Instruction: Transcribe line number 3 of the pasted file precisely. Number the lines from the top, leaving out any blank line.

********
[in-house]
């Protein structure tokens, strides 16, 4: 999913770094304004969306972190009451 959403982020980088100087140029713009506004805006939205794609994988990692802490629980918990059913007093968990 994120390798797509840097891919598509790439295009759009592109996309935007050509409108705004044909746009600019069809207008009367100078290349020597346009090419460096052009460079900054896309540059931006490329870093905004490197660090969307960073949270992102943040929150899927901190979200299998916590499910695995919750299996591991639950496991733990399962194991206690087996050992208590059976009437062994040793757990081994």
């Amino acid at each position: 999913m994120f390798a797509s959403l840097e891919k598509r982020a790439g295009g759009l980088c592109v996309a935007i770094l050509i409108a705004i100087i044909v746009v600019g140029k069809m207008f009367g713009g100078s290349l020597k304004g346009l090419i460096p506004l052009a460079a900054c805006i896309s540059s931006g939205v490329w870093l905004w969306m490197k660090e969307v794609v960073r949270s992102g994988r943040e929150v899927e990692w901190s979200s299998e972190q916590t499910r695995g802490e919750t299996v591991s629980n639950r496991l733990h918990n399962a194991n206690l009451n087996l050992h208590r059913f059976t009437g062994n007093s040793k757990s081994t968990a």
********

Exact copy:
């Amino acid at each position: 999913m994120f390798a797509s959403l840097e891919k598509r982020a790439g295009g759009l980088c592109v996309a935007i770094l050509i409108a705004i100087i044909v746009v600019g140029k069809m207008f009367g713009g100078s290349l020597k304004g346009l090419i460096p506004l052009a460079a900054c805006i896309s540059s931006g939205v490329w870093l905004w969306m490197k660090e969307v794609v960073r949270s992102g994988r943040e929150v899927e990692w901190s979200s299998e972190q916590t499910r695995g802490e919750t299996v591991s629980n639950r496991l733990h918990n399962a194991n206690l009451n087996l050992h208590r059913f059976t009437g062994n007093s040793k757990s081994t968990a």